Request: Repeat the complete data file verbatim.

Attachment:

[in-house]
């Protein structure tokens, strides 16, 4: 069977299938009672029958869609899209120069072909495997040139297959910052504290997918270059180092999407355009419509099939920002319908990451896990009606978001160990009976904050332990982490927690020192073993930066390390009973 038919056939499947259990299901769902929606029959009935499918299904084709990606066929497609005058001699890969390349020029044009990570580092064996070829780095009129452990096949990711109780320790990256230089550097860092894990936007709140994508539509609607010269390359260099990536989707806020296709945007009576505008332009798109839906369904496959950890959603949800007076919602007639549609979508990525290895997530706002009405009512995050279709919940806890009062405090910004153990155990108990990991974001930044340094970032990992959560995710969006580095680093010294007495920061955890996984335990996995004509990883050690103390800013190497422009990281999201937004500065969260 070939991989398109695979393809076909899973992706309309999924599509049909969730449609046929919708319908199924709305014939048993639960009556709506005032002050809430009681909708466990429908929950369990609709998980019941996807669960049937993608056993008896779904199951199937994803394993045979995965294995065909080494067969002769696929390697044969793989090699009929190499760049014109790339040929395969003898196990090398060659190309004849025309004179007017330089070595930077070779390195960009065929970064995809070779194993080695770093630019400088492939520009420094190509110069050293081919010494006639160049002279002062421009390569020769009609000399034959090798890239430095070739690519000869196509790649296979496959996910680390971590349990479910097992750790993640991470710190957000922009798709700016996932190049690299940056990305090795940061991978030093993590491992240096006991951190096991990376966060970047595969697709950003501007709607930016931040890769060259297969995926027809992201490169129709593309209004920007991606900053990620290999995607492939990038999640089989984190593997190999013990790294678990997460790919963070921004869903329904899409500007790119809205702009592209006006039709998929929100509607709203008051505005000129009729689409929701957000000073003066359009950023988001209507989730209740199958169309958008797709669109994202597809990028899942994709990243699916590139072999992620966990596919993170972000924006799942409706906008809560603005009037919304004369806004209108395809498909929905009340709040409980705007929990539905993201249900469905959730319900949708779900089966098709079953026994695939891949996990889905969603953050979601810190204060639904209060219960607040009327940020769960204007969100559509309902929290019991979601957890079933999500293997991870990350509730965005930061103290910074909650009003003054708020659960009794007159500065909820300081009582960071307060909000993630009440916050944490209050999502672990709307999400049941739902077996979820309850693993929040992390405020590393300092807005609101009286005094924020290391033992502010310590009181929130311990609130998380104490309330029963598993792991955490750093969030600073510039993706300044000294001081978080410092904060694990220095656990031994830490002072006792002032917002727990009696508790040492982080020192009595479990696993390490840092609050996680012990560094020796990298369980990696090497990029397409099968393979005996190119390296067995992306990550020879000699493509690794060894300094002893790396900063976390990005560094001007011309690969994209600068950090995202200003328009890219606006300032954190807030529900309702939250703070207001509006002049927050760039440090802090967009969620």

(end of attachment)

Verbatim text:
[in-house]
């Protein structure tokens, strides 16, 4: 069977299938009672029958869609899209120069072909495997040139297959910052504290997918270059180092999407355009419509099939920002319908990451896990009606978001160990009976904050332990982490927690020192073993930066390390009973 038919056939499947259990299901769902929606029959009935499918299904084709990606066929497609005058001699890969390349020029044009990570580092064996070829780095009129452990096949990711109780320790990256230089550097860092894990936007709140994508539509609607010269390359260099990536989707806020296709945007009576505008332009798109839906369904496959950890959603949800007076919602007639549609979508990525290895997530706002009405009512995050279709919940806890009062405090910004153990155990108990990991974001930044340094970032990992959560995710969006580095680093010294007495920061955890996984335990996995004509990883050690103390800013190497422009990281999201937004500065969260 070939991989398109695979393809076909899973992706309309999924599509049909969730449609046929919708319908199924709305014939048993639960009556709506005032002050809430009681909708466990429908929950369990609709998980019941996807669960049937993608056993008896779904199951199937994803394993045979995965294995065909080494067969002769696929390697044969793989090699009929190499760049014109790339040929395969003898196990090398060659190309004849025309004179007017330089070595930077070779390195960009065929970064995809070779194993080695770093630019400088492939520009420094190509110069050293081919010494006639160049002279002062421009390569020769009609000399034959090798890239430095070739690519000869196509790649296979496959996910680390971590349990479910097992750790993640991470710190957000922009798709700016996932190049690299940056990305090795940061991978030093993590491992240096006991951190096991990376966060970047595969697709950003501007709607930016931040890769060259297969995926027809992201490169129709593309209004920007991606900053990620290999995607492939990038999640089989984190593997190999013990790294678990997460790919963070921004869903329904899409500007790119809205702009592209006006039709998929929100509607709203008051505005000129009729689409929701957000000073003066359009950023988001209507989730209740199958169309958008797709669109994202597809990028899942994709990243699916590139072999992620966990596919993170972000924006799942409706906008809560603005009037919304004369806004209108395809498909929905009340709040409980705007929990539905993201249900469905959730319900949708779900089966098709079953026994695939891949996990889905969603953050979601810190204060639904209060219960607040009327940020769960204007969100559509309902929290019991979601957890079933999500293997991870990350509730965005930061103290910074909650009003003054708020659960009794007159500065909820300081009582960071307060909000993630009440916050944490209050999502672990709307999400049941739902077996979820309850693993929040992390405020590393300092807005609101009286005094924020290391033992502010310590009181929130311990609130998380104490309330029963598993792991955490750093969030600073510039993706300044000294001081978080410092904060694990220095656990031994830490002072006792002032917002727990009696508790040492982080020192009595479990696993390490840092609050996680012990560094020796990298369980990696090497990029397409099968393979005996190119390296067995992306990550020879000699493509690794060894300094002893790396900063976390990005560094001007011309690969994209600068950090995202200003328009890219606006300032954190807030529900309702939250703070207001509006002049927050760039440090802090967009969620």